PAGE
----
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  16. Sarah, I enjoy your posts so much! You are so inspiring and we can all learn so much from you. I have a granddaughter that was born with spina bifida. She is now 6 and swimming and taking dance. She was doing ballet last year in her wheelchair! She inspires me too! Your story just validates that one can do anything they want, maybe in a different way, but can DO IT!! Your writing is beautiful and I look forward to many more posts!!

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  17. You're an inspiration to me, and judging by all of the other comments, to many others also. Keep it up, please! And congratulations on your new Blog!!

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  18. What a lovely blog. I love laundry. Everyone else in their 20's seems to hate it. But I digress. I just wanted to say that this was a gentle reminder to me to appreciate my ability to do laundry, which I love, as well as other tasks I greatly dislike... such as cleaning the bathroom. Not only to appreciate the actual physical activity involved, but the things I often forget: I have supplies for cleaning, I have the intellect to find new ways of doing things, and I live in a safe area where I can truly feel comfortable in my space. I mean honestly, when I start naming off that many things I am grateful for, it makes most tedious tasks seem downright pleasant. So thank you.

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  19. You are such an inspiration to me. I am 61 years old and have RA and days when I hurt really badly and feel really rotten. Yet I am able to get out of bed and move under my own steam, drive, do laundry, etc, all of which are a daily struggle for you. Your mindset and your courage are so wonderful to behold. I am so enjoying your blog. I appreciate you sharing yourself with me.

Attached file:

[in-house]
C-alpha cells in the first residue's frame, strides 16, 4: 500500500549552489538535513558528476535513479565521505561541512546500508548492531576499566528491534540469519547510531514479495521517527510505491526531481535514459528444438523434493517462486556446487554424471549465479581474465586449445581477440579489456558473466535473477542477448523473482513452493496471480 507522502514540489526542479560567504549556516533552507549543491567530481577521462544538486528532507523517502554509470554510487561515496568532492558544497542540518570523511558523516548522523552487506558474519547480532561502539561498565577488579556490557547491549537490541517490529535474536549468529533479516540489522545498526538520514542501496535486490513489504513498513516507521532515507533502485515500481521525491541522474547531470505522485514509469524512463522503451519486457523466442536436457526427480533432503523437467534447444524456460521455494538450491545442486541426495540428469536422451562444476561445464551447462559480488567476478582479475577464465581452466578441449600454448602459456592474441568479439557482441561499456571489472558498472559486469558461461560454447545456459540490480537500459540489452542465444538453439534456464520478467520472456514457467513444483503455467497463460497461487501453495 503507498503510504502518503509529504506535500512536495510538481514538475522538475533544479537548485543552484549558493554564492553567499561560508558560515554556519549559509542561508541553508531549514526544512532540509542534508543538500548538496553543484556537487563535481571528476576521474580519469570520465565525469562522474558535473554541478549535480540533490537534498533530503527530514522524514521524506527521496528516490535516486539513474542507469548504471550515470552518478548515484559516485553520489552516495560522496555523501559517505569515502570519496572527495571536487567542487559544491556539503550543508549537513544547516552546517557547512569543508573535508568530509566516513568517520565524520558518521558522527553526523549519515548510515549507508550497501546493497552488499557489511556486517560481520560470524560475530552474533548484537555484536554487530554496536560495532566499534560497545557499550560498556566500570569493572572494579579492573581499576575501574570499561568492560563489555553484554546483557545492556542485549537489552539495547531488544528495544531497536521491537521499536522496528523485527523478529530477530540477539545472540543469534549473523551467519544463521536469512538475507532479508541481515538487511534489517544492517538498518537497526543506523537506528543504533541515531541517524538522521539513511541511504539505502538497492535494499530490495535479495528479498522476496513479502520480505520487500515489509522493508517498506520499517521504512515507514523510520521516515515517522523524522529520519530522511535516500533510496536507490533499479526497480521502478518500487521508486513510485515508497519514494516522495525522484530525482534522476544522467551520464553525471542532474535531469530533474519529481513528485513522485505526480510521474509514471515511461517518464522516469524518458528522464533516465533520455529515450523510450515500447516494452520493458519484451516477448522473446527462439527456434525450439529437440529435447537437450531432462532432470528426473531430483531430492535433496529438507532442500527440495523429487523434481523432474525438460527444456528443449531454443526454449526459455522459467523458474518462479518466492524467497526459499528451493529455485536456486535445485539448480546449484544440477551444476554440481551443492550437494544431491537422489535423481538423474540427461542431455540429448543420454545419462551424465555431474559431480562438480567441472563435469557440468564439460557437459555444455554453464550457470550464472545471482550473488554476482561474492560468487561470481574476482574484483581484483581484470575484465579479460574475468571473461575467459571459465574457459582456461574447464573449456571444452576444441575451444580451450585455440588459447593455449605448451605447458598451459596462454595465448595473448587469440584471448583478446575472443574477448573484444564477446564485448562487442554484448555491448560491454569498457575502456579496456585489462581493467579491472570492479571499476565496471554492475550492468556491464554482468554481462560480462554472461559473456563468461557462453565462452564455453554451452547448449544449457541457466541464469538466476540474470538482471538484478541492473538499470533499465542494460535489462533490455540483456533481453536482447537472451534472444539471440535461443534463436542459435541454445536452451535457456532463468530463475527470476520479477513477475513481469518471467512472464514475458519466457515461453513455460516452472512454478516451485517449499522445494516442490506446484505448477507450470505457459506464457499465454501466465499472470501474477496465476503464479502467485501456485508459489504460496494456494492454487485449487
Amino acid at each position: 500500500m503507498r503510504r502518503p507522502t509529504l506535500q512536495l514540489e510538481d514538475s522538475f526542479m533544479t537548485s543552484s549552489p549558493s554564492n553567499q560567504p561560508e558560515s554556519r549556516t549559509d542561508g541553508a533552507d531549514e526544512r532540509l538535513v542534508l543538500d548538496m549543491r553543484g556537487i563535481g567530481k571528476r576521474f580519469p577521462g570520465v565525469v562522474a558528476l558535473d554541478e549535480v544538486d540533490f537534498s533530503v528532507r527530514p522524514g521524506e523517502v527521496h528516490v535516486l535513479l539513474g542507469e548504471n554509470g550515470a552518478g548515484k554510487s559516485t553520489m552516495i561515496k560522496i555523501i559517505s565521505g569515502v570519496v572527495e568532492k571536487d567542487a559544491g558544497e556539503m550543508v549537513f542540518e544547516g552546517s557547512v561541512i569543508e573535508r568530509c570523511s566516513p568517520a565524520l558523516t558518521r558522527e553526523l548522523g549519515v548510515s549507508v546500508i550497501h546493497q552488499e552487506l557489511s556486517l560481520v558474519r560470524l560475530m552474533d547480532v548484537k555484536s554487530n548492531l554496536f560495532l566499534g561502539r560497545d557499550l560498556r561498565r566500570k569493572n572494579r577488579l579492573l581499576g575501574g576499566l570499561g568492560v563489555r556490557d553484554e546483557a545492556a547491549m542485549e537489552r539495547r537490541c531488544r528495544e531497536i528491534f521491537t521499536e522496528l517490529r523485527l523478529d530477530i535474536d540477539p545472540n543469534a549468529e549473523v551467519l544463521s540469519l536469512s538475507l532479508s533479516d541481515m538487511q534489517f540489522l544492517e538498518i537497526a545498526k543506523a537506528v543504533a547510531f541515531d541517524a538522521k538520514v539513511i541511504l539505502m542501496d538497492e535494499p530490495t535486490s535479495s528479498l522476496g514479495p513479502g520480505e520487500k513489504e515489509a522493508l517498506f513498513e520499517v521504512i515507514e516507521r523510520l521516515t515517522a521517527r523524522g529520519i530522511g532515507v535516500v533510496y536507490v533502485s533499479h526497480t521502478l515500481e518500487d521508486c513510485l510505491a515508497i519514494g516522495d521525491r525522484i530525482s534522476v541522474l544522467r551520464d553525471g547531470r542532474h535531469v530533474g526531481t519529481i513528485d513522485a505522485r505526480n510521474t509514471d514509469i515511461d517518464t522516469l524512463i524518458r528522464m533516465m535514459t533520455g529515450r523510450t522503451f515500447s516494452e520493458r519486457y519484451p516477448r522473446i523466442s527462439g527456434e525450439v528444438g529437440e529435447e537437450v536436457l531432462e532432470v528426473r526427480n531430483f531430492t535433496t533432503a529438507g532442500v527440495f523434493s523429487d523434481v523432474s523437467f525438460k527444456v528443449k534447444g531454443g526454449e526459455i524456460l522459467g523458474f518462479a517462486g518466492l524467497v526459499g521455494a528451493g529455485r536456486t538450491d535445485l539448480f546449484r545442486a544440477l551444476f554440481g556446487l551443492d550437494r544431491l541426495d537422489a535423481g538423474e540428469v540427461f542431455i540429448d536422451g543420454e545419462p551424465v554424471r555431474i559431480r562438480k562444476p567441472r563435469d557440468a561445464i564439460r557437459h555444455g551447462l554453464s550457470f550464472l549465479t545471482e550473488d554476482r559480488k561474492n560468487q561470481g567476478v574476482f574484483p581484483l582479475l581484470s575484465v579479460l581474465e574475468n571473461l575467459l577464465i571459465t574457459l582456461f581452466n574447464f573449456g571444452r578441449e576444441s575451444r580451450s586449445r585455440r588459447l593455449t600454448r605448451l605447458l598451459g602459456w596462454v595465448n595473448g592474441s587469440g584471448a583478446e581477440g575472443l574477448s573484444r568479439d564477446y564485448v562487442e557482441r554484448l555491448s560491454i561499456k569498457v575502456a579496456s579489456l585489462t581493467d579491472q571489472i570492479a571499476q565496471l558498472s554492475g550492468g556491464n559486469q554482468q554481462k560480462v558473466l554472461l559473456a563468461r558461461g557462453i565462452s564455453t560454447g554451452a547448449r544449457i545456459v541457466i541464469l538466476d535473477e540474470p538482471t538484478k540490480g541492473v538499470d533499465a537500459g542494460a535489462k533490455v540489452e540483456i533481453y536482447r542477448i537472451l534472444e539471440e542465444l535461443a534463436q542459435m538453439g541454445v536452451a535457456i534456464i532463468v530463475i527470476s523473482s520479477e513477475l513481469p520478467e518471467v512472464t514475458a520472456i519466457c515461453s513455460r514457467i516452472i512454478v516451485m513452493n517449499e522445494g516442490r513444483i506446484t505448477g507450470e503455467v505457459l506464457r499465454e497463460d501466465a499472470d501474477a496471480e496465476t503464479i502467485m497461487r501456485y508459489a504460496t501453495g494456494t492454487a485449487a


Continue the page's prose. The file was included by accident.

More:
Sharon

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  20. You are a beautiful writer and I look forward to following you! xxoo

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  21. Oh, happy day that I discovered your blog! Thank you for allowing Kelle to share your story with us all. I can't wait for the next installment.

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  22. Love your blog. The way you wrote about Kelle's blog and life... this is how I am already feeling about you. :) I went to Miami University too!!

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  23. I'm pretty tough, but this post made me cry !! Before I gave birth to my daughter I was practicing a yoga relaxation method, where I had to create a mantra for myself. Mine became 'I am strong'. When my daughter was born and we were shocked to find out she had Ds, the first thing I said to myself was 'I am strong' and I knew everything would be fine. It's a pretty powerful thing, isn't it, those little things you say to yourself. Thanks for a beautiful post, looking forward to more....

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  24. Thank you. This was beautifully written and contained many wise lessons. I'm thankful to find you, through Kelle's blog.

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  25. You write beautifully! Thank you for sharing and I look forward to reading more.

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  26. Sarah, you are a beautiful writer and so inspirational. Thank you for allowing us to share some of your journey with you!

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  27. You bring back wonderful memories of my time as a summer camp counselor and nurse. It makes me long for those days again...beautiful descriptive writing. :-) I can think of a few moments in my life when people have made an offhand comment that ended up being incredibly important to me. Just goes to show that words are very powerful and the every day conversations we have with people may be anything but ordinary.